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Earlier this month, Army leaders floated a plan to cut the service’s brigade combat teams by one-third — or 15 BCT’s — as a way to meet the White House’s deficit reduction goals.
As lawmakers start drawing battle lines around the Army bases in their home states, a number of questions remain: Will the Army focus on cutting light or heavy BCTs? Will those cuts focus on active duty or reserve teams?But even if approved, the cut would not be as dramatic as the simple number would seem to indicate. While cutting the number of BCTs, the Army plans to increase the size of the remaining 30 BCTs, the source says.
Outgoing Army Chief of Staff and presumptive Chairman of the Joint Chiefs Gen. Martin Dempsey had floated the idea of trimming the BCTs, but not at nearly the levels being talked about inside the Pentagon, the source said.
The plan is also part of a longer-term portfolio review of the Army’s force structure and personnel, designed to generate savings within the service, Army Vice Chief of Staff Gen. Peter Chiarelli said last September.
So far much of this is just a lot of “chatter,” our source says, and the final call on how many BCTs may be cut is now up to presumptive Army Chief of Staff Gen. Ray Odierno.
This could be only the thin wedge of proposed cuts to the Army’s total force, according to the source. The congressional Super Committee has yet to weigh in on the service’s plans, the source pointed out. It could push for deeper Army reductions to help meet the $1.2 to $1.5 trillion cut to national security spending called for by the Obama administration.
While the Army considers cuts to its BCT structure, defence consultant and AOL defence Board of Contributors member Doug Macgregor, says the service would be better served by eliminating the brigade and division construct altogether. That’s a recommendation he first made in his January 1997 groundbreaking book, Breaking the Phalanx.
The Army, according to Macgregor, should field “combat groups” of between 5,000 to 6,000 troops commanded by a one-star general to replace those units. Those units, he added, would then designed for independent operations, reporting to a joint command.
The approach would not only force the military away from its service-specific culture, but also make command and control of those units easier, he says.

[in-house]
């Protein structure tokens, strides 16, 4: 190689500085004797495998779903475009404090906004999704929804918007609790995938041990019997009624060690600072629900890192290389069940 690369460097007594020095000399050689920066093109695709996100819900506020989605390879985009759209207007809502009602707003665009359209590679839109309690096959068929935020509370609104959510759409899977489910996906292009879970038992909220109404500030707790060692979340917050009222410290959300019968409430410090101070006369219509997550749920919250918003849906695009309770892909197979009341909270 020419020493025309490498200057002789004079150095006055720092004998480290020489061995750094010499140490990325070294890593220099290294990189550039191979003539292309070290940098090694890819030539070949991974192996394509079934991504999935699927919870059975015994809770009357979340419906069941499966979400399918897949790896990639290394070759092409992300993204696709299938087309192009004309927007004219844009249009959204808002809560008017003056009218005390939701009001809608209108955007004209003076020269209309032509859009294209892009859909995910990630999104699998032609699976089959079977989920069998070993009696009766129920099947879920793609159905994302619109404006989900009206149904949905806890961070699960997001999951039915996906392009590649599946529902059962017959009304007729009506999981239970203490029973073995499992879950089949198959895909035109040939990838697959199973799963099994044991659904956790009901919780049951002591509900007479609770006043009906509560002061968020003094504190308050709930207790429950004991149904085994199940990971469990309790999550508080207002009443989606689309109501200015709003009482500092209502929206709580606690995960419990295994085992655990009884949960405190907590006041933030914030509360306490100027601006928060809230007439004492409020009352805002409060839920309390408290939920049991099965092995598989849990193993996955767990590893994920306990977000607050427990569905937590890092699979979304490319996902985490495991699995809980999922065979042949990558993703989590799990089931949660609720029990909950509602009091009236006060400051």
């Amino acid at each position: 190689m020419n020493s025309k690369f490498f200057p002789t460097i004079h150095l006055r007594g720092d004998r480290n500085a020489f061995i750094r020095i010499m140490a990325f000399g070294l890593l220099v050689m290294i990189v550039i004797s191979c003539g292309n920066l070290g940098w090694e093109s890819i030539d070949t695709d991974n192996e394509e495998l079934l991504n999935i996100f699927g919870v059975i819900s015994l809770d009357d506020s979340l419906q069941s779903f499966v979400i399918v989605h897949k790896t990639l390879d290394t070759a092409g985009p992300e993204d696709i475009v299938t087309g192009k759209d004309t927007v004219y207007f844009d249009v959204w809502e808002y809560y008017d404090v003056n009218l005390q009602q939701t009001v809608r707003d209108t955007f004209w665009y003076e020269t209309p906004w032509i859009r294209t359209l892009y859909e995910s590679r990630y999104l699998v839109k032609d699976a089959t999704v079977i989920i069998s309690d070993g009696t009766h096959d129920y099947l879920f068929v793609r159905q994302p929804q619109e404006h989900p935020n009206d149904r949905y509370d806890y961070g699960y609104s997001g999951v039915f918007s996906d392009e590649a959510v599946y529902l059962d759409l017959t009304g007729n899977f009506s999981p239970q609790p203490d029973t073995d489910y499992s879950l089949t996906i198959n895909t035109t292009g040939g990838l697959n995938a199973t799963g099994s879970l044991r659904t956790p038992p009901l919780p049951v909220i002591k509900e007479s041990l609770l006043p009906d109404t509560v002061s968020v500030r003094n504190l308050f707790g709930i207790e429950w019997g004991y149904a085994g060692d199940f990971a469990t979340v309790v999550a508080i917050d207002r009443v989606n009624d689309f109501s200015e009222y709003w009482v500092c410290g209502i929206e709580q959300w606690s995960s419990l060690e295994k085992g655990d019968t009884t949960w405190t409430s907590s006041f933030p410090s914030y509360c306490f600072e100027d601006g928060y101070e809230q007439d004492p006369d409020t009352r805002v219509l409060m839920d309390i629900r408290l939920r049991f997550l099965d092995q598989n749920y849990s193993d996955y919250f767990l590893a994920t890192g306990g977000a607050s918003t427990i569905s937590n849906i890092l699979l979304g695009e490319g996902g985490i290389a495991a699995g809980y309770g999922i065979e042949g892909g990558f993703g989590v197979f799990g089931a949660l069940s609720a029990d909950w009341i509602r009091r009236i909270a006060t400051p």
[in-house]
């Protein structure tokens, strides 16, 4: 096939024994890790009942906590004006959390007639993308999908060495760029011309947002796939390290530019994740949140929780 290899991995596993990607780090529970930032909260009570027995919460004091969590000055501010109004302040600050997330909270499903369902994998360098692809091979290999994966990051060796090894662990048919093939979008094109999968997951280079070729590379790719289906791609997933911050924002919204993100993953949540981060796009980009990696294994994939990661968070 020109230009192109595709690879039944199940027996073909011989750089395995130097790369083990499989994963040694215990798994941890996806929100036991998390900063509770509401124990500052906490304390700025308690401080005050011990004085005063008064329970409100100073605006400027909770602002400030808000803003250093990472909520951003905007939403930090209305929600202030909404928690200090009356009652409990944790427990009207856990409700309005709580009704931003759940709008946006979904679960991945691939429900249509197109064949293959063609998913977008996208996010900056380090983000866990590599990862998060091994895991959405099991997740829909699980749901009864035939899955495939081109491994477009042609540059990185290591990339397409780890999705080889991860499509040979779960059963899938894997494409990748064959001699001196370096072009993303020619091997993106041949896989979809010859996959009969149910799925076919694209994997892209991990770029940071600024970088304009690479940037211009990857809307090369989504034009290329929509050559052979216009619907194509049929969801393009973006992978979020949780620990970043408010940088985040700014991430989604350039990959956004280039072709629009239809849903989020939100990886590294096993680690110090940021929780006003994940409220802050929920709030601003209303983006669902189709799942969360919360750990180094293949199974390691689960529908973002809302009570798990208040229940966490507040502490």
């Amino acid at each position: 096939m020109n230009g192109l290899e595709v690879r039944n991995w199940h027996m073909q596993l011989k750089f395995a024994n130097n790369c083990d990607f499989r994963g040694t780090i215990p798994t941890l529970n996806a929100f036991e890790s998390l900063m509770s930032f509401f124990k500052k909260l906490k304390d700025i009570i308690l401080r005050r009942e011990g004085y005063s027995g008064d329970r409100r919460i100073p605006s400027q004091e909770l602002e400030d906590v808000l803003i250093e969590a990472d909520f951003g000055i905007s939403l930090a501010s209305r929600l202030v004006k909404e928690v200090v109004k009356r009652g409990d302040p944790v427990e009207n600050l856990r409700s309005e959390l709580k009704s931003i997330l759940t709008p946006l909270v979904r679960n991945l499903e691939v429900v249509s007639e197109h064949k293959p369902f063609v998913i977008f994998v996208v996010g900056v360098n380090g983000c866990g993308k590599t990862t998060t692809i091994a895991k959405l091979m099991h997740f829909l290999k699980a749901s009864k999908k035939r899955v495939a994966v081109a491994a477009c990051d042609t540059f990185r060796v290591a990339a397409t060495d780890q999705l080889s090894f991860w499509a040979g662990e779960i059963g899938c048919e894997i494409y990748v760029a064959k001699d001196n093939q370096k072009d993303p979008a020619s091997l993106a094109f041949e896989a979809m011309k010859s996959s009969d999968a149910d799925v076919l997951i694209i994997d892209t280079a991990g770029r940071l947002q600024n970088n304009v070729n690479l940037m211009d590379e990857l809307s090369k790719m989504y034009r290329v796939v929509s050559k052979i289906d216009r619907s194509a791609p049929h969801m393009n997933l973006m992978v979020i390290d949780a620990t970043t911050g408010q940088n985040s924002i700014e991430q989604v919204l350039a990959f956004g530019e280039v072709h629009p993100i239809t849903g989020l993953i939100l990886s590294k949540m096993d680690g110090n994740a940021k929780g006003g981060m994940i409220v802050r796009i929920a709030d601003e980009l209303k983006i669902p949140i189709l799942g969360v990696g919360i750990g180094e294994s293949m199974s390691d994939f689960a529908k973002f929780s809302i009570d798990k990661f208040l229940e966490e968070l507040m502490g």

But, as the Army begins to reshape itself, it could be on a collision course with the Marine Corps, as both ground forces struggle for relevance in a post-Iraq and post-Afghanistan world.
The Marines have already played their hand, issuing a force restructuring strategy earlier this year based on a smaller, more mobile force designed to react quickly to any situation.
With this BCT reduction plan, Army could be heading in the same direction as the Marine Corps, but the question is how the Army plans to use that smaller force.
If it tries to redefine itself as a leaner, meaner and faster force, the Army will be duplicating what the Marines are already trying to do. But as a smaller force — albeit one still much, much larger than the Marines — it likely will not be able to do the same missions as it did in Iraq and Afghanistan.
Some claim the Army’s relevance on the modern battlefield is already dwindling. In Libya, U.S. forces depended heavily on sea and air assets, supporting small contingents of special operations forces. Not a single regular Army boot had to set foot in North Africa.
“In other words, there is little role for a large standing army in supporting the national security of the United States once we have pulled out of our manpower-intensive counterinsurgency fights,” Chris Rawley, a senior operations planner for Special Operations Command, says.
In an article for the Information Dissemination blog, Rawley admits there are certain operations that require more than a SOF team supported by air and naval forces. [Rawley’s article includes a disclaimer that these are his personal opinions.]
“Fortunately though, there is a magnificently self-sufficient, expeditionary, and flexible group of warriors known as U.S. Marines, who are well-equipped and forward deployed to handle these sorts of operations,” he adds.
As the Army struggles to define its missions and come up with a compelling story line, Odierno has made clear the service — no matter what size it ends up being — will regard itself as the game-changing force in any future conflict.
“Our leaders at every level have displayed unparalleled ingenuity, flexibility and adaptability,” he said at his Senate confirmation hearing in July. “They have transformed the Army into the most versatile, agile, rapidly deployable … strategic land force in the world today.”
Versatile? Agile? Rapidly deployable? Sounds a lot like what the Marine Corps is doing.